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Interview in The Christian Century

March 15th, 2012 by isaac · 3 Comments

For some strange reason The Christian Century decided to interview me in their series on ministry in the 21st century. Here’s an excerpt:

What does being a leader mean to you?
An anticlerical stream runs through the center of the Anabaptist tradition. Pastors aren’t singled out as default leaders. Leadership roles for us are always temporary and specific, depending on whom the congregation appoints for a particular task. These kinds of decisions are made by consensus within our congregational life meetings, which occur every other month.

This leadership model has its frustrations. We have lots of meetings and lots of committee work. I find myself picking up the phone often to confer with different committee chairs or having to wait for the next congregational life meeting before I can get involved in some important matter.

My role as pastor means that I am a servant, doing the work that the congregation outlines for me. Power is always flowing through the gathered people, always being given and received. Perhaps this is an important reason why our church meetings are so well attended; even visitors at our worship services often stick around for congregational life meetings.

I also like to think of myself as a sort of grassroots organizer: our little church assembles as a polis, and I work behind the scenes to make sure everything is ready for the meeting. Each Sunday different people plan and lead the service, preach and provide child care. I spend a lot of time assembling these rotations of people and facilitating their leadership. I also show up early and transform our rented space into our sanctuary; I rearrange the pews, pull crates of hymnals from a storage closet and move the pulpit into position.

The organizing doesn’t end with Sunday worship. This week, our congregation is in charge of the meal for Open Table Ministries, a coalition of churches that sets up tables and chairs alongside the highway so we can eat lunch with people who live in the woods behind Wal-Mart and elsewhere. For me, pastoral ministry means getting enough people from church to­gether to make sloppy joes and casseroles for the dozens of people who are hungry for food and fellowship.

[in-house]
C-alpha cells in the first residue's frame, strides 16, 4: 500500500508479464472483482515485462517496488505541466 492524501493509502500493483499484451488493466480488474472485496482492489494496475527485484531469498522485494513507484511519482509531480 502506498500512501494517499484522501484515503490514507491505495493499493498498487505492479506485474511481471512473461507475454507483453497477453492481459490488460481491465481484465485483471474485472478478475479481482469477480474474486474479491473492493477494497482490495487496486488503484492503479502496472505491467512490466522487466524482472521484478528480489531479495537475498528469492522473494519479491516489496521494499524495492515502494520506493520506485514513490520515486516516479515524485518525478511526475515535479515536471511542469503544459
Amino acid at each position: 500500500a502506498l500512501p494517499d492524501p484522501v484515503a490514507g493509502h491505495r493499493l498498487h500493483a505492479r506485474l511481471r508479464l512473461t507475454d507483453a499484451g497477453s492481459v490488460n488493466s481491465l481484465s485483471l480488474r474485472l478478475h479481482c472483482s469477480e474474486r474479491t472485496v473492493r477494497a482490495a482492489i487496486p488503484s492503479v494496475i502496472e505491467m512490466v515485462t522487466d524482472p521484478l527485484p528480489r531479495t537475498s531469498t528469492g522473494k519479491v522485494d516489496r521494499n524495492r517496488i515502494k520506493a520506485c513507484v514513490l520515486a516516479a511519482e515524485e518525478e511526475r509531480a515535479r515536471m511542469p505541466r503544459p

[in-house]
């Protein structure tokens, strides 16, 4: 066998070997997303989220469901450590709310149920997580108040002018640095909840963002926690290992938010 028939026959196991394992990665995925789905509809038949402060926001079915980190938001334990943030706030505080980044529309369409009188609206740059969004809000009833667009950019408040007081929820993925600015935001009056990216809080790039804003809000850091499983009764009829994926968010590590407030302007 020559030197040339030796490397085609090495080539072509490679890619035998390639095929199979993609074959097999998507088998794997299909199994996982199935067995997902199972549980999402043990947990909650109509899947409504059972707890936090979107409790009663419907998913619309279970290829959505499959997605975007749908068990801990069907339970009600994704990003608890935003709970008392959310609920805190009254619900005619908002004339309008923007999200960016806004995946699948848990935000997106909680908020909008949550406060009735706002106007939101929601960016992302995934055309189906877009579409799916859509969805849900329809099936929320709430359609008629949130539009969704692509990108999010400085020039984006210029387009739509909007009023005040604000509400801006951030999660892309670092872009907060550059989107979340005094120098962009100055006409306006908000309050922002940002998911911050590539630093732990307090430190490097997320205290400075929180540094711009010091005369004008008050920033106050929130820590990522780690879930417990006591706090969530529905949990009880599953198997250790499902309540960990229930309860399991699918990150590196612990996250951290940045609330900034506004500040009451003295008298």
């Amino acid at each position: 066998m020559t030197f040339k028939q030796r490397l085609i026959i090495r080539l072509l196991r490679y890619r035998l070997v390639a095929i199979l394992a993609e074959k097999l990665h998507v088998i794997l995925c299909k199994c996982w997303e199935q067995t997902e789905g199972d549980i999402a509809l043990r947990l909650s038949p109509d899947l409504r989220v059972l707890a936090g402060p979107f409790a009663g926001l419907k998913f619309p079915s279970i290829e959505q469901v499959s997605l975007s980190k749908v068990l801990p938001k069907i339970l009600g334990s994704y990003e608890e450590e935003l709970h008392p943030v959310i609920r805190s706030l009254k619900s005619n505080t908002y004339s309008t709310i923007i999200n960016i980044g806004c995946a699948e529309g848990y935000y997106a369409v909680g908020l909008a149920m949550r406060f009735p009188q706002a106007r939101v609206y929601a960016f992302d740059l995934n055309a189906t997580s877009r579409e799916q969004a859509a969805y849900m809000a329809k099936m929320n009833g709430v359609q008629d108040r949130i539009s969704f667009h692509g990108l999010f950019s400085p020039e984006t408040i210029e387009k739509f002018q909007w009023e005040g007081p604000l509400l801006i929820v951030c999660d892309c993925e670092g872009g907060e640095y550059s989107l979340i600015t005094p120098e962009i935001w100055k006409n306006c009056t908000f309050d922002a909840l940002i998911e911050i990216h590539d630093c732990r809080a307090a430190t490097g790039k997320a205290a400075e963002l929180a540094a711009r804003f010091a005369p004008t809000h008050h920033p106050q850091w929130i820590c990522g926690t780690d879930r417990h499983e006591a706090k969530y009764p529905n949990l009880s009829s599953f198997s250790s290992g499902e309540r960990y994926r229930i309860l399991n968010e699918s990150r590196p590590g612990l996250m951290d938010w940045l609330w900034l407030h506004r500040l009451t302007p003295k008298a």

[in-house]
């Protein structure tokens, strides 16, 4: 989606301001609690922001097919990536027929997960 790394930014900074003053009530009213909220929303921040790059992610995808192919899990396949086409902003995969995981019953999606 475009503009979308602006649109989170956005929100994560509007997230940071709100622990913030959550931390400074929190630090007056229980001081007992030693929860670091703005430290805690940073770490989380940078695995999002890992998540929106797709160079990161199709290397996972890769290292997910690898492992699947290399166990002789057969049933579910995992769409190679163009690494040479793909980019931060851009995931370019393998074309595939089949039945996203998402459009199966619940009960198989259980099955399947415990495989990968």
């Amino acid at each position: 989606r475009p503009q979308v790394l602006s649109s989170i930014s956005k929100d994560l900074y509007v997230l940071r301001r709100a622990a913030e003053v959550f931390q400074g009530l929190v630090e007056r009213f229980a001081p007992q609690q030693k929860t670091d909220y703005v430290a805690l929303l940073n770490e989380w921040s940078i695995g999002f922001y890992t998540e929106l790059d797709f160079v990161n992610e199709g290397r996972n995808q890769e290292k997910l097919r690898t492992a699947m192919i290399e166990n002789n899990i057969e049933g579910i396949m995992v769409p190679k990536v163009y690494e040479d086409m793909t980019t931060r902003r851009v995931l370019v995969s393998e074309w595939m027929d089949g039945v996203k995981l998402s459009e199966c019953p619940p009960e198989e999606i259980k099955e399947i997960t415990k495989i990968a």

Ministry is organizing space for people to enjoy communion with God and one another. So I rearrange pews, and I find people to help me make sloppy joes.

(For the rest of it, follow this link to the magazine’s website: “Organizing for communion.”)

 

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Baptized with a flood

March 4th, 2012 by isaac · No Comments

Tile: Baptized with a flood
Text: Genesis 9:8-17, Mark 1:9-15, 1 Peter 3:18-22
Date: Feb 26, 2012, First Sunday of Lent
Author: Isaac S. Villegas

“[A] Christian life is nothing else than a daily Baptism,
once begun and ever continued.”


~ Martin Luther, 16th century[1]


My garden is coming back to life — crocuses, daffodils, Georgia blue speedwell, all flowering. The blue birds are back, darting in and out of their little house in my front yard, preparing a nest.

It makes sense to celebrate Lent during the spring, as we watch the earth come back to life. Lent is a season of for welcoming new life, a time set aside to make room for the new creation — and that’s what spring is all about, the beginning of new life, a new creation coming out of the old.

This is the story of Noah in Genesis 9 — new creation, new life out of the old. Usually, when we hear this story, we put ourselves in the ark, with Noah and his family, and the animals. That’s the take on the story we hear in 1 Peter 3, where Noah and the ark prefigures our baptism. The point in 1 Peter is that God saves us through the water and from the water. God saves us through baptism, where we pass from death to life, to resurrected life in Jesus, just like God saves the people and animals with Noah in the ark.

But what happens when we read ourselves into the story by identifying ourselves with the earth, the land that is destroyed by the flood — the adamah, to use the Hebrew word: adamah, the ground, the mud out of which God creates the human being, the adam. From the start, at the beginning of the story of Genesis, humans are tied to the humus; earthlings are formed from the earth. So, why not identify ourselves with the earth, with the soil that is our flesh? Why not read ourselves in solidarity with the rest of creation that is washed away in the flood?

After all, baptism is about being submerged into the waters, washed away by a flood of waters, dying with Jesus, and being resurrected through the Spirit. Baptism is a dying to an old self, and being raised into a new creation. That’s what happens to the land, the earth, in the story of the flood. The waters cover the land, “everything,” it says in Genesis 7, “everything on dry land in whose nostrils was the breath of life died” (Gen 7:22). [Read more →]

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Healing and holiness